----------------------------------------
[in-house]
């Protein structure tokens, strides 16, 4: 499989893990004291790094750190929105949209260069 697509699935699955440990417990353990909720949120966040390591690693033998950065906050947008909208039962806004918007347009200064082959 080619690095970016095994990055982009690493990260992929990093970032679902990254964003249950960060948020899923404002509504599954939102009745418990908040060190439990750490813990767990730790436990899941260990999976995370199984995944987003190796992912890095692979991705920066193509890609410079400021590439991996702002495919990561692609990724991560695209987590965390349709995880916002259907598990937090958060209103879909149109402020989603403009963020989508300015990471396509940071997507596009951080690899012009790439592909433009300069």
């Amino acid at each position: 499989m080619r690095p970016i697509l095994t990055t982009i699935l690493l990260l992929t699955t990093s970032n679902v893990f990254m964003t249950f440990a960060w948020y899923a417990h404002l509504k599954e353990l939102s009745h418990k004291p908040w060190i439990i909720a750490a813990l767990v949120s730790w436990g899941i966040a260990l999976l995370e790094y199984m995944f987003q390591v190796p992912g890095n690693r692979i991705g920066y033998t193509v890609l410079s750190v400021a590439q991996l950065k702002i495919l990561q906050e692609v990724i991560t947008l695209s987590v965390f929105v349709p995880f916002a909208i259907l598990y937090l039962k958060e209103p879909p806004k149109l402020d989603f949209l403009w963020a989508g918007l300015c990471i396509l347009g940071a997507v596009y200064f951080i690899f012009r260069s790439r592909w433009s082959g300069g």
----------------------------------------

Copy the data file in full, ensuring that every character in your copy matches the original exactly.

[in-house]
């Protein structure tokens, strides 16, 4: 499989893990004291790094750190929105949209260069 697509699935699955440990417990353990909720949120966040390591690693033998950065906050947008909208039962806004918007347009200064082959 080619690095970016095994990055982009690493990260992929990093970032679902990254964003249950960060948020899923404002509504599954939102009745418990908040060190439990750490813990767990730790436990899941260990999976995370199984995944987003190796992912890095692979991705920066193509890609410079400021590439991996702002495919990561692609990724991560695209987590965390349709995880916002259907598990937090958060209103879909149109402020989603403009963020989508300015990471396509940071997507596009951080690899012009790439592909433009300069």
């Amino acid at each position: 499989m080619r690095p970016i697509l095994t990055t982009i699935l690493l990260l992929t699955t990093s970032n679902v893990f990254m964003t249950f440990a960060w948020y899923a417990h404002l509504k599954e353990l939102s009745h418990k004291p908040w060190i439990i909720a750490a813990l767990v949120s730790w436990g899941i966040a260990l999976l995370e790094y199984m995944f987003q390591v190796p992912g890095n690693r692979i991705g920066y033998t193509v890609l410079s750190v400021a590439q991996l950065k702002i495919l990561q906050e692609v990724i991560t947008l695209s987590v965390f929105v349709p995880f916002a909208i259907l598990y937090l039962k958060e209103p879909p806004k149109l402020d989603f949209l403009w963020a989508g918007l300015c990471i396509l347009g940071a997507v596009y200064f951080i690899f012009r260069s790439r592909w433009s082959g300069g």